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SnowFlurry 12 2016/17 | The old snow problem in tour planning: Stayin' alive.

"The main danger comes from an old snow problem that is difficult to assess, even for experts." (current avalanche situation report Tyrol)

by Lukas Ruetz 01/19/2017
It is early winter 2017 and the Eastern Alps are once again experiencing a pronounced old snow problem in some areas. You can't put enough energy into preventing old snow problems, as avalanche accidents show. So we are taking prophylactic measures.

Building analogies always helps in terms of understanding

With regard to avalanche risk management, almost everyone now assembles their own cobbler's work according to the snow pusher's assessment - but hardly anyone is a trained cobbler or carpenter. And in practice, nobody actually uses the instruction manual (which corresponds to risk reduction methods) for assembling Ikea furniture. This works well with drifting snow problems and wet snow problems (bedside cabinets), less well with new snow problems (dressers) and almost not at all with old snow problems (built-in kitchen appliances).

As mentioned above, we live in 2017 - so what is the most common or most widespread method of avalanche risk management? 3x3, stop or go, w3 - or do you just stay at home until the end of February and then only go on a tour in the morning? Maybe for training tours, avalanche courses or Alpine Club tours. For private ski tours, however, it is and remains amateurish handicraft work, i.e. the chaotic screwing together of supplied parts and some from your own construction kit, but without enclosed and therefore easily available assembly instructions. What you have learned properly or have seen somewhere and understood straight away or have been able to understand and apply (also known as "A one-day course with lots of solidly interpreted experience") or perhaps have been explained to you by your brother-in-law's friend, flows into avalanche management in the winter mountains.

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Auditory learning type or learning by listening

In the meantime, the old snow problem puts itself in its victims' shoes while listening to Bon Jovi:

... I'm wanted, dead or alive.

Wanted, dead or alive...

Why does it listen to music? It's simple: the alt-snow problem doesn't care what experience says - beep, beep, beep. The murdering Hulk side of the old snow problem only fears one thing: the avalanche situation report and those who are capable of implementing the information from it in the terrain.

And who fears the old snow problem to the necessary extent in reverse? That's right! Those who are capable of reading the situation report and implementing the information in it for tour planning - i.e. using the right tools and assembling the furniture according to the instructions.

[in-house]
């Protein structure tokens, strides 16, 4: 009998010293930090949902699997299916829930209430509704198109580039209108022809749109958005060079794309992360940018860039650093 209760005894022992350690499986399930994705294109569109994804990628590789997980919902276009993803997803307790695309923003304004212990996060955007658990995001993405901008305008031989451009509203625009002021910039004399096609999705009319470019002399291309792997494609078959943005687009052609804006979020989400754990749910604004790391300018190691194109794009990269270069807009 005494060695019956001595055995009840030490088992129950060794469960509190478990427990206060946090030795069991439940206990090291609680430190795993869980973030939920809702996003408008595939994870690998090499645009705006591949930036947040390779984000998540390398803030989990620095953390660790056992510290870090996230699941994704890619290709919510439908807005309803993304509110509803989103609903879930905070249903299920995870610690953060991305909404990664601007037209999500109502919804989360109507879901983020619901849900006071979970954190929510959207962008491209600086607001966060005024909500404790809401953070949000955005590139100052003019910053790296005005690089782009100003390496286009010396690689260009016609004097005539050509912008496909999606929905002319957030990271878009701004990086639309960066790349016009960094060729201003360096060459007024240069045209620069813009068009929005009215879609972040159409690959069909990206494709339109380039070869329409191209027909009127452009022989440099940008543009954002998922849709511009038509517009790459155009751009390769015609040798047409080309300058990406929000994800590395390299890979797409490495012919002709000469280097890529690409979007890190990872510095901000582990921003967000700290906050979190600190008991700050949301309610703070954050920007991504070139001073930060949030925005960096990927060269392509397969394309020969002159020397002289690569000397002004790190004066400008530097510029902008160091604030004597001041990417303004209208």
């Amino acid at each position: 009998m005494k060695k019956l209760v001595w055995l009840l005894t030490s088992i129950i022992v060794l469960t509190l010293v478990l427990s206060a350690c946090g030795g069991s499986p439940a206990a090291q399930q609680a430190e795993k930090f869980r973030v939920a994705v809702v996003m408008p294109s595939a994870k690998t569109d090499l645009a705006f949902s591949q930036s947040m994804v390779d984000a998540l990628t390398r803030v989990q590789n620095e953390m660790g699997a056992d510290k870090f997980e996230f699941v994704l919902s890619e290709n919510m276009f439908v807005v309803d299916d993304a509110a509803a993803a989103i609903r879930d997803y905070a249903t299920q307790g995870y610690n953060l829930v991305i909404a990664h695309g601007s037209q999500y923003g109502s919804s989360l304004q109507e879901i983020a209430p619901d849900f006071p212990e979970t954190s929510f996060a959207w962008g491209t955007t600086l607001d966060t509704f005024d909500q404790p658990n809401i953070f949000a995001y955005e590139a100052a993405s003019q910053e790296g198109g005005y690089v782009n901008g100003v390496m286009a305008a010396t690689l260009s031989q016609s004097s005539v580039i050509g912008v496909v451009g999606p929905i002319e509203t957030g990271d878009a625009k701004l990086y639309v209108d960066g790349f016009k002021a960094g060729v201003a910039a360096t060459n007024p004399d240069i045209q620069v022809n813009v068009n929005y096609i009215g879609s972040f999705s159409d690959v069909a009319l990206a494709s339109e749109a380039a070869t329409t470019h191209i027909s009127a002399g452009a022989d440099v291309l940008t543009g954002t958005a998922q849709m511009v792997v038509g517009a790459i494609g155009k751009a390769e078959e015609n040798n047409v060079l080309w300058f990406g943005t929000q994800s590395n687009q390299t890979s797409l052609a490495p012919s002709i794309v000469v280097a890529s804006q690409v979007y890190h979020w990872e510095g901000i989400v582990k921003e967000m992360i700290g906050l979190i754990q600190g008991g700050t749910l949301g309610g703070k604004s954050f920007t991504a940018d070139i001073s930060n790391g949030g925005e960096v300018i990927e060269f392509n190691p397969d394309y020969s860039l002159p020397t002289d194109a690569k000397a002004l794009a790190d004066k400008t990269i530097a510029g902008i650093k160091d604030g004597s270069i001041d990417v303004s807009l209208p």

Weak layers within the snowpack that are not caused by fresh snow and/or wind activity cannot be managed with experience. For the other avalanche problems, this works quite well for the most part. With the old snow problem, this only works with the situation report and, above all, a solid implementation of the information there, combined with defensive behavior.

The danger level plays (as so often!) - if you don't use any of the risk reduction methods mentioned above - only a subordinate role: It's about the distribution (area, altitude, exposure) and readiness to trigger. Whether the overall situation in conjunction with the other avalanche problems is more relevant to a Moderate (2) or a Severe (3) hazard level is of lesser relevance.

Learning types

Visual learning type: Learning by reading
In the last few days, the Tyrolean situation report has stated the following: "We advise great caution on steep shady slopes, where the problem is particularly pronounced." or "Sometimes remote triggering is possible, especially in shady terrain. For ski tours and off-piste skiing above the tree line, you still need good avalanche knowledge." and "The old snow problem becomes comparatively more prominent and lasts longer."

Motor learning type: learning by doing
Unfortunately, this only works with snow profiles when it comes to snow. Anyone who digs and feels the difference between a weak layer of old snow and a well-set layer of old snow with their own hands will understand why the sermons on defensive behavior in old snow problems never end.

Who is always better off in the end? We all know that in everyday life: the trained craftsman and the person who reads the instructions and sticks to them. Why don't we want to believe that when it comes to avalanches?

Note: Old snow problems require defensive behavior. We consistently avoid steep slopes in the exposures and altitudes that the avalanche situation report associates with the old snow problem.

By the way, those who read and understand the situation report listen to music from a different genre, from the Bee Gees:

And we're stayin' alive, stayin' alive
Ah, ha, ha, ha, stayin' alive, stayin' alive Ah, ha, ha, ha, stayin' alive

This article has been automatically translated by DeepL with subsequent editing. If you notice any spelling or grammatical errors or if the translation has lost its meaning, please write an e-mail to the editors.

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